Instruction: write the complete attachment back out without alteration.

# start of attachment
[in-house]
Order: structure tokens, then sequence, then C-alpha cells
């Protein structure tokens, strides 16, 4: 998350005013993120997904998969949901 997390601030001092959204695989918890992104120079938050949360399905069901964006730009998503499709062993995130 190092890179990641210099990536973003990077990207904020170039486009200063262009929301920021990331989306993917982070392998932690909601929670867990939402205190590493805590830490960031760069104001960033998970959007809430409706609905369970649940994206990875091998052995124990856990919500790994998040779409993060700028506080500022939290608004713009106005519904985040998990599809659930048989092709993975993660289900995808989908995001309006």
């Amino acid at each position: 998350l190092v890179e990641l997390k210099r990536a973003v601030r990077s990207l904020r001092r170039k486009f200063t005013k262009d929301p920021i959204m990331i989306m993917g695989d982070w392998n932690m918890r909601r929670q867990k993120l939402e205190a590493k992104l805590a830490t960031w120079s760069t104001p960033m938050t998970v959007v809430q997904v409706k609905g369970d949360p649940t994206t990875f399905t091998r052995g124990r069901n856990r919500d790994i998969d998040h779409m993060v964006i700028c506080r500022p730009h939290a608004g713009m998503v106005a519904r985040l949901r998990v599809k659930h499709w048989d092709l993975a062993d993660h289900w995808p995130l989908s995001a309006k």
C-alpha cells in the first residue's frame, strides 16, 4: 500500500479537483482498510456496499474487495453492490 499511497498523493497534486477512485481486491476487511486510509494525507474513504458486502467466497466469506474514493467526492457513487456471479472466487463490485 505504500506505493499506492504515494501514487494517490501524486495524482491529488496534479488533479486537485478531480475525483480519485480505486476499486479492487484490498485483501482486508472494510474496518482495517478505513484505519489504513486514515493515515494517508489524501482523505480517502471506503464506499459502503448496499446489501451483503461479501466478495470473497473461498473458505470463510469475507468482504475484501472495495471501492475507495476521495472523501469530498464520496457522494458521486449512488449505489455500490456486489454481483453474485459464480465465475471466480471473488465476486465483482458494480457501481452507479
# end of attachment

[in-house]
Order: structure tokens, then sequence, then C-alpha cells
């Protein structure tokens, strides 16, 4: 998350005013993120997904998969949901 997390601030001092959204695989918890992104120079938050949360399905069901964006730009998503499709062993995130 190092890179990641210099990536973003990077990207904020170039486009200063262009929301920021990331989306993917982070392998932690909601929670867990939402205190590493805590830490960031760069104001960033998970959007809430409706609905369970649940994206990875091998052995124990856990919500790994998040779409993060700028506080500022939290608004713009106005519904985040998990599809659930048989092709993975993660289900995808989908995001309006």
């Amino acid at each position: 998350l190092v890179e990641l997390k210099r990536a973003v601030r990077s990207l904020r001092r170039k486009f200063t005013k262009d929301p920021i959204m990331i989306m993917g695989d982070w392998n932690m918890r909601r929670q867990k993120l939402e205190a590493k992104l805590a830490t960031w120079s760069t104001p960033m938050t998970v959007v809430q997904v409706k609905g369970d949360p649940t994206t990875f399905t091998r052995g124990r069901n856990r919500d790994i998969d998040h779409m993060v964006i700028c506080r500022p730009h939290a608004g713009m998503v106005a519904r985040l949901r998990v599809k659930h499709w048989d092709l993975a062993d993660h289900w995808p995130l989908s995001a309006k």
C-alpha cells in the first residue's frame, strides 16, 4: 500500500479537483482498510456496499474487495453492490 499511497498523493497534486477512485481486491476487511486510509494525507474513504458486502467466497466469506474514493467526492457513487456471479472466487463490485 505504500506505493499506492504515494501514487494517490501524486495524482491529488496534479488533479486537485478531480475525483480519485480505486476499486479492487484490498485483501482486508472494510474496518482495517478505513484505519489504513486514515493515515494517508489524501482523505480517502471506503464506499459502503448496499446489501451483503461479501466478495470473497473461498473458505470463510469475507468482504475484501472495495471501492475507495476521495472523501469530498464520496457522494458521486449512488449505489455500490456486489454481483453474485459464480465465475471466480471473488465476486465483482458494480457501481452507479